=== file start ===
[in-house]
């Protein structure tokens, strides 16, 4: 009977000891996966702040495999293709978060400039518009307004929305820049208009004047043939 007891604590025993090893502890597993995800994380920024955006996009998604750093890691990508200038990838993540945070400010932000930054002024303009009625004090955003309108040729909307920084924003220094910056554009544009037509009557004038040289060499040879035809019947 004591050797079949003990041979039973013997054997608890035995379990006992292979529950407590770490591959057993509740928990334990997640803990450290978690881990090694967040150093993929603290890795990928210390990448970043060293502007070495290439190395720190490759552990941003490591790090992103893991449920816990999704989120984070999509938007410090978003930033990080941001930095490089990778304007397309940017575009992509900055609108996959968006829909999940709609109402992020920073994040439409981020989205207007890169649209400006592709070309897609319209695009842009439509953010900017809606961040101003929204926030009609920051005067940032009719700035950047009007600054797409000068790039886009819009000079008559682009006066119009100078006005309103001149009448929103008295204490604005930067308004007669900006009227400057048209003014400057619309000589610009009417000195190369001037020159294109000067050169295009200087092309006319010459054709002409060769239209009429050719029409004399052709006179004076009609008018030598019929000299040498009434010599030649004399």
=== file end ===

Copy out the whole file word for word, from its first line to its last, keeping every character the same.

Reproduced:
[in-house]
């Protein structure tokens, strides 16, 4: 009977000891996966702040495999293709978060400039518009307004929305820049208009004047043939 007891604590025993090893502890597993995800994380920024955006996009998604750093890691990508200038990838993540945070400010932000930054002024303009009625004090955003309108040729909307920084924003220094910056554009544009037509009557004038040289060499040879035809019947 004591050797079949003990041979039973013997054997608890035995379990006992292979529950407590770490591959057993509740928990334990997640803990450290978690881990090694967040150093993929603290890795990928210390990448970043060293502007070495290439190395720190490759552990941003490591790090992103893991449920816990999704989120984070999509938007410090978003930033990080941001930095490089990778304007397309940017575009992509900055609108996959968006829909999940709609109402992020920073994040439409981020989205207007890169649209400006592709070309897609319209695009842009439509953010900017809606961040101003929204926030009609920051005067940032009719700035950047009007600054797409000068790039886009819009000079008559682009006066119009100078006005309103001149009448929103008295204490604005930067308004007669900006009227400057048209003014400057619309000589610009009417000195190369001037020159294109000067050169295009200087092309006319010459054709002409060769239209009429050719029409004399052709006179004076009609008018030598019929000299040498009434010599030649004399």